Genetic genealogy research has revealed the DNA connection among descendants of Henry and Betsey, and the traditional genealogy paper trail cemented the connections in the Fall of 2020, when the 1844 last will of Henry Harrison was discovered.

Henry and Betsey were the children of Martha, according to the will. Another child of Martha-Hannah, heretofore unknown, was also named in the 1840 document. Martha and her children, along with a number of other souls, were emancipated in Harrison’s will.

This did not sit well with Henry Harrison’s family, specifically his widowed sister-in-law, Catherine Harrison. She legally set about to wrangle back the valuable chattel that had been signed away by her legally “childless” kin.

The above-styled case was Catherine’s legal argument in the arena of chancery court.


















Here is the complaint of the plaintiffs:

In Cir. Supr. Court of Law + Chy for Southampton

Note by Th.s S. Gholson counsel for Harrison’s + Wm A Jones

The pltffs in this cause claim by virtue of the will of Benja. Harrison Jr. There is no controversy or dispute as to the identity of the property, slaves +c-

Indeed it is admitted that the slaves mentioned in the complts bill are “Susan and her descendants.” The Bill admits that Henry Harrison survived his brother Benjmn. The question then submitted, comes properly before the court by a demurrer to the Bill—Have the pltffs as heirs +c of Benja. Harrison according to their own showing, right to recover the slaves in controversy?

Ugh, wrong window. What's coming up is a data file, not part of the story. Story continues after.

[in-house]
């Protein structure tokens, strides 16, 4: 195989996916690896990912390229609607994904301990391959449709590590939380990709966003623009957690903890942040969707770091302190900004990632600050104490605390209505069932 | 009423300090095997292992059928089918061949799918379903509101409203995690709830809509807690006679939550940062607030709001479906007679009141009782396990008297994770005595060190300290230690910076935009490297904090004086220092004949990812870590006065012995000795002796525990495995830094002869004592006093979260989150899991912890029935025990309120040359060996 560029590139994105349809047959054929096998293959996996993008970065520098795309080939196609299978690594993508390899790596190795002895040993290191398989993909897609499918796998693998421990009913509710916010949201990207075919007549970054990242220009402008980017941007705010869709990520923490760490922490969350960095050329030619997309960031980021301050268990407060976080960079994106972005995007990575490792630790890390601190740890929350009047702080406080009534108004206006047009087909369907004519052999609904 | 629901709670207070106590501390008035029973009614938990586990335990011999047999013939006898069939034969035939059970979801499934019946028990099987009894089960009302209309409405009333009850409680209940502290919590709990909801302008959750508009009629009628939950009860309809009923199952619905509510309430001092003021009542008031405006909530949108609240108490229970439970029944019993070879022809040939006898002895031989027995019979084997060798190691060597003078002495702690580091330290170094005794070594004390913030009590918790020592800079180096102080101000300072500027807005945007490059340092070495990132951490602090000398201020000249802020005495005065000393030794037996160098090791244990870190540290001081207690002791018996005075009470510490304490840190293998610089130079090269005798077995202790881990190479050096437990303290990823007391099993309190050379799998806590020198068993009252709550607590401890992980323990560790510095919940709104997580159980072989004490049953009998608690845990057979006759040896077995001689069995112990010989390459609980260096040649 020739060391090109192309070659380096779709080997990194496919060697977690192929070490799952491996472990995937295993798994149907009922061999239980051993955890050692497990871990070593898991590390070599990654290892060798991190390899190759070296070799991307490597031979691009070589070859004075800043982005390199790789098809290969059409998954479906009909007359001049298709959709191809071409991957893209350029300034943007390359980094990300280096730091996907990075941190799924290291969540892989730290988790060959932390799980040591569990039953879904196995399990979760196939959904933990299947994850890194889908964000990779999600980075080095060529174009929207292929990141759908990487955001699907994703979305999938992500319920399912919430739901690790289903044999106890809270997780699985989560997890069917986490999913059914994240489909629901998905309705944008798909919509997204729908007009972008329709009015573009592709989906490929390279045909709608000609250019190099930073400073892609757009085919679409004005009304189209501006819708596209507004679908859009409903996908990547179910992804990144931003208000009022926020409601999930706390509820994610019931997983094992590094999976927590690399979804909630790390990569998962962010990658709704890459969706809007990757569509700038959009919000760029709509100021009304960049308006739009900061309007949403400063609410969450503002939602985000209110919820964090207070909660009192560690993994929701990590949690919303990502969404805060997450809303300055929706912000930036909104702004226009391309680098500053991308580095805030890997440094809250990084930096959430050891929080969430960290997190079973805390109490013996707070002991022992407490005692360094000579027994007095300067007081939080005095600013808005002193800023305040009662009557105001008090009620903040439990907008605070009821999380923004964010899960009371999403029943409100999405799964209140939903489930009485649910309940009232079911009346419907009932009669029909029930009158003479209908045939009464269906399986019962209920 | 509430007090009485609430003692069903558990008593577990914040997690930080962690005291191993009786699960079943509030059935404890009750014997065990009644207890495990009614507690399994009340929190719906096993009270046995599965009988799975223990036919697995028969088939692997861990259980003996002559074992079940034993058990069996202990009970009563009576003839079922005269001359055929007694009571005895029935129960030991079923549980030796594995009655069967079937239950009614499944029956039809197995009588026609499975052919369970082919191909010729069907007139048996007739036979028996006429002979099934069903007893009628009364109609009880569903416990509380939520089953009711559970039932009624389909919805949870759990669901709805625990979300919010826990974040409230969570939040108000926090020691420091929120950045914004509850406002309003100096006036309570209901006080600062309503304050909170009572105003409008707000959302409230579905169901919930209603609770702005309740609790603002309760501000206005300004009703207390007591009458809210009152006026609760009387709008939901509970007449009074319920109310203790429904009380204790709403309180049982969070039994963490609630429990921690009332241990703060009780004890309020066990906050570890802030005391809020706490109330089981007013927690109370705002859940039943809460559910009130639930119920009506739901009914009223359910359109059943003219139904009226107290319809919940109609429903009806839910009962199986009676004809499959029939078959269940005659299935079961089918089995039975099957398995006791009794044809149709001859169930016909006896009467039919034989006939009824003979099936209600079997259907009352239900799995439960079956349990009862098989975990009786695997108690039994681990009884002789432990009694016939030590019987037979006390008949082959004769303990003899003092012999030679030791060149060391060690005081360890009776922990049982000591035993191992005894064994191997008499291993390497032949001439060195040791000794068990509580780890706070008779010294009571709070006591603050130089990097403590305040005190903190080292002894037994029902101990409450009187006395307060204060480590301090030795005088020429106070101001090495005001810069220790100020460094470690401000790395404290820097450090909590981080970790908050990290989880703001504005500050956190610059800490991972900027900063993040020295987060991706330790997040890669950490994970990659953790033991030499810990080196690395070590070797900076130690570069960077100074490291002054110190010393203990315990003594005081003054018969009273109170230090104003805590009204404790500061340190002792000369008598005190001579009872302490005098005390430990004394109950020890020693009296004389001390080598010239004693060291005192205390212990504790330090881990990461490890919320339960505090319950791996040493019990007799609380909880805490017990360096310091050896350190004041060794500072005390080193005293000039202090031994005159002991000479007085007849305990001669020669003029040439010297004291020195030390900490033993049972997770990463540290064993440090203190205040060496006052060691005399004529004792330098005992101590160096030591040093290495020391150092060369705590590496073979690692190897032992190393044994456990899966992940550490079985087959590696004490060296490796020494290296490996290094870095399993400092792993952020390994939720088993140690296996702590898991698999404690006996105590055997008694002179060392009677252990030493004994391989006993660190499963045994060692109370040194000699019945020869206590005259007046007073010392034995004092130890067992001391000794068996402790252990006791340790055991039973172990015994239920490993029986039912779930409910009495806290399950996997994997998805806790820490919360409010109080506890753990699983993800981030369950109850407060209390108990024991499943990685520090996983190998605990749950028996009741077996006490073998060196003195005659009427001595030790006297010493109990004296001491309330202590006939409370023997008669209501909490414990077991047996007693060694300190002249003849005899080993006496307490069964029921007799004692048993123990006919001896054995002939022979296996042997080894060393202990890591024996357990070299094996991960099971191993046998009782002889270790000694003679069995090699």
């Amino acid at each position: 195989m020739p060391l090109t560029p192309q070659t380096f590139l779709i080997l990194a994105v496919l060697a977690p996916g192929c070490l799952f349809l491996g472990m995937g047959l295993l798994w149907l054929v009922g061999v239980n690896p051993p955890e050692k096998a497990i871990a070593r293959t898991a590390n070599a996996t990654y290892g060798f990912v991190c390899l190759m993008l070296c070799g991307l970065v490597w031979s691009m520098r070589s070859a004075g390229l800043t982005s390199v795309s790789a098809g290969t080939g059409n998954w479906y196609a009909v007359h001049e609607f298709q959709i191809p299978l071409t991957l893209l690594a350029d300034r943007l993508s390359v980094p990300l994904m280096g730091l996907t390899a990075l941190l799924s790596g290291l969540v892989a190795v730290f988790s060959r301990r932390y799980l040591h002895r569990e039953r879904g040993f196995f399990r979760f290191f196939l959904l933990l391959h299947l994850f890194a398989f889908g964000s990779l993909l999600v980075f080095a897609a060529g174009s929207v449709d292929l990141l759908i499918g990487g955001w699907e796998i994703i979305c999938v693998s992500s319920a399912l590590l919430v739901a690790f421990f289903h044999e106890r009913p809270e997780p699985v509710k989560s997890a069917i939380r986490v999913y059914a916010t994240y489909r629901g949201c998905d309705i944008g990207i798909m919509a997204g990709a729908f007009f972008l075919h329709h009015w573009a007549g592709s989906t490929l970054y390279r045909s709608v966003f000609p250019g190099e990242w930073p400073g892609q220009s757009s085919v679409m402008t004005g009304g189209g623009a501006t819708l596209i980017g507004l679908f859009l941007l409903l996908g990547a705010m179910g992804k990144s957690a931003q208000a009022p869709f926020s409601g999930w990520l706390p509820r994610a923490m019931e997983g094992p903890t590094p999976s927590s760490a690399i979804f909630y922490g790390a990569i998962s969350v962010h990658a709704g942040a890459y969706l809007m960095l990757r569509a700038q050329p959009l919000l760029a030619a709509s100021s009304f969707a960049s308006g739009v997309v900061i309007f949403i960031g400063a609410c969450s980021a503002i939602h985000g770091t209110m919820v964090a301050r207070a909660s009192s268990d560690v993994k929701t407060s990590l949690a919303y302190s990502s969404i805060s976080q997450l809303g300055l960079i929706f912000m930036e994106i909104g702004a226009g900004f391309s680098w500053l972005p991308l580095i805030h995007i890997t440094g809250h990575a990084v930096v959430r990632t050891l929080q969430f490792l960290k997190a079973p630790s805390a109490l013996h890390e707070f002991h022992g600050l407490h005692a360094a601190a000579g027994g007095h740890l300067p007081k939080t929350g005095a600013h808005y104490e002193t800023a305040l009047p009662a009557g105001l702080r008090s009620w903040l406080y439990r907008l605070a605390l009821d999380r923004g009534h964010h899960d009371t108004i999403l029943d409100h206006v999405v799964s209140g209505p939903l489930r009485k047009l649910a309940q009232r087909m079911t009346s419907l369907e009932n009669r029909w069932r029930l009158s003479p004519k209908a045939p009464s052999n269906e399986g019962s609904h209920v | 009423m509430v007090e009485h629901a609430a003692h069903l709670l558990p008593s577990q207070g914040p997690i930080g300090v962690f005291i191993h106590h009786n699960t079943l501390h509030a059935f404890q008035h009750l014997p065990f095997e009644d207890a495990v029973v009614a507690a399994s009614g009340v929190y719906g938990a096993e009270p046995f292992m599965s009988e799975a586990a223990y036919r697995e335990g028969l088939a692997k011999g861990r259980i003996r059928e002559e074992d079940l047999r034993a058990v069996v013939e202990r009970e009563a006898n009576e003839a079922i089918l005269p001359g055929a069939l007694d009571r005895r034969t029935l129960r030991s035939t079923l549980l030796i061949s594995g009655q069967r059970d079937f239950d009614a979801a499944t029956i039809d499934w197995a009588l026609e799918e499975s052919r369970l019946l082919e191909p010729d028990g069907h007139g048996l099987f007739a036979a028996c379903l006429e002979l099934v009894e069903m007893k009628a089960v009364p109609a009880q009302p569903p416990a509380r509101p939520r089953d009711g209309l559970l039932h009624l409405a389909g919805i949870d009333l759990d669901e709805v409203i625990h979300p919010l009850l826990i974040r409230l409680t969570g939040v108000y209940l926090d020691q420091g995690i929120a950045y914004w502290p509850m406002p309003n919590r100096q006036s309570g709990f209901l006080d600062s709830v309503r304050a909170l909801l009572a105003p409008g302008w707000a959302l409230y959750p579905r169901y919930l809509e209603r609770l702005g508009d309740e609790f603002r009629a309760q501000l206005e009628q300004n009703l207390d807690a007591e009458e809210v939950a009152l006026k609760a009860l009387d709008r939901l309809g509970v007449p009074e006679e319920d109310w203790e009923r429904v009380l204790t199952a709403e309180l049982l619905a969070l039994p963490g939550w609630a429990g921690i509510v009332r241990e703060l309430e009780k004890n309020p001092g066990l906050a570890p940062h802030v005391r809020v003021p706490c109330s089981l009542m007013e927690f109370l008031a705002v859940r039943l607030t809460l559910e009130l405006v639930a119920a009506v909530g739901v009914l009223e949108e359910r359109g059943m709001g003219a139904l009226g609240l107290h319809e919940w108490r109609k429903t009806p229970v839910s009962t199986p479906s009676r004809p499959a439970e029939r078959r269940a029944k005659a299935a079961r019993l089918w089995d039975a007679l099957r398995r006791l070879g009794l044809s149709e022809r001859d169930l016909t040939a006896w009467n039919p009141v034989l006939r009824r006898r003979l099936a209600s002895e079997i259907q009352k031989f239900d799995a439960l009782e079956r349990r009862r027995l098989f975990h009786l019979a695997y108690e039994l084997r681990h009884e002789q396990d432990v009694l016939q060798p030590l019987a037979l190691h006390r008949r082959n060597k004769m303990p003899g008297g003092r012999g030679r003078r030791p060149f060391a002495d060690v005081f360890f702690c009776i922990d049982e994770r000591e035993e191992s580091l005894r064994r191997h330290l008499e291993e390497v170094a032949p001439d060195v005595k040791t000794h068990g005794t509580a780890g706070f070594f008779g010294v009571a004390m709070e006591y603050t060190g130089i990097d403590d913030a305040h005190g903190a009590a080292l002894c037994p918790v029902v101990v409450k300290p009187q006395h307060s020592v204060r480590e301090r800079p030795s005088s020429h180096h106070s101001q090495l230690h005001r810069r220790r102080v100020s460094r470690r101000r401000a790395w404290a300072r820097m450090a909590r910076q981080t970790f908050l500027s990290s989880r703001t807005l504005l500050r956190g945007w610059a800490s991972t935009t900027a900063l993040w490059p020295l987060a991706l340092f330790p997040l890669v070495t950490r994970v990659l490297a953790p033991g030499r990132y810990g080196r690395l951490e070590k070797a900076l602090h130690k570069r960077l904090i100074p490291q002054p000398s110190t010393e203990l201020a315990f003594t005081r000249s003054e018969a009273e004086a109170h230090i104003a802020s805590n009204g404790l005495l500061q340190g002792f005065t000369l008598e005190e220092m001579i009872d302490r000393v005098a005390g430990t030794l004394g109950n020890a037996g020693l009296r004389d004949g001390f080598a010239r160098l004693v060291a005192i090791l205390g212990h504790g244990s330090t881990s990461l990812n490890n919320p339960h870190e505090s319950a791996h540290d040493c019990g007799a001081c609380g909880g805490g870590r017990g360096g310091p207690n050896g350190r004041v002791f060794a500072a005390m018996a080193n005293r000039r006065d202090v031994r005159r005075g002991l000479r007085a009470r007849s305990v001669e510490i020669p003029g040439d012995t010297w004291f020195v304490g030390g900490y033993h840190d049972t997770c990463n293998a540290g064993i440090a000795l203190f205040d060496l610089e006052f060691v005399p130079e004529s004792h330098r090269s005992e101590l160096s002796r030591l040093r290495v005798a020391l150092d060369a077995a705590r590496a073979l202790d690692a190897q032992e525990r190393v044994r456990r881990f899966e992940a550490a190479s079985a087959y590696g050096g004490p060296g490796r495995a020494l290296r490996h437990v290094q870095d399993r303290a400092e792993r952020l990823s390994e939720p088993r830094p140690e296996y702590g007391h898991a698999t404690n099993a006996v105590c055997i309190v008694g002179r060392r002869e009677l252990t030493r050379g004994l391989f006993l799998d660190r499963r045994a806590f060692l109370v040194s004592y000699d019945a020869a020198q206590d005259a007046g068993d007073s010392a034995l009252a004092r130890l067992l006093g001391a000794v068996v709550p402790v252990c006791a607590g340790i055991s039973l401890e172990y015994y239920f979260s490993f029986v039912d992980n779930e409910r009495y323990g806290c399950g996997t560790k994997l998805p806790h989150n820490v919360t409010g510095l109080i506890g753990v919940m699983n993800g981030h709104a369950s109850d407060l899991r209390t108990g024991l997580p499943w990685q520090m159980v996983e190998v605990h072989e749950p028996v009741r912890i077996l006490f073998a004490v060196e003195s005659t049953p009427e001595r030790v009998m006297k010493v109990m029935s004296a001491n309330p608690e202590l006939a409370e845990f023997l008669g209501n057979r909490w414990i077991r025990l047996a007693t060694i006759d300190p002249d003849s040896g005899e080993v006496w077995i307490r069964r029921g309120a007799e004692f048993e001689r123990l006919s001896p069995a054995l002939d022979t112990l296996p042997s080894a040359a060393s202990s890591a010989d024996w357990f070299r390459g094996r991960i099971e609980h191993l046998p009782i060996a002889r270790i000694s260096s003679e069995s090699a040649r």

The clauses of Benja. Harrison’s will bearing upon the question are the following.

“I give to my son Henry Harrison one half of my land, the part he now lives on, to him and his heirs forever. Also one negro woman named Susan with her present and future increase. Two feather beds and furniture—two cows and calves, one yearling—the horses and yearling he hath in his possession at this time—two ewes + lambs and six hundred and fifty to him + his heirs forever”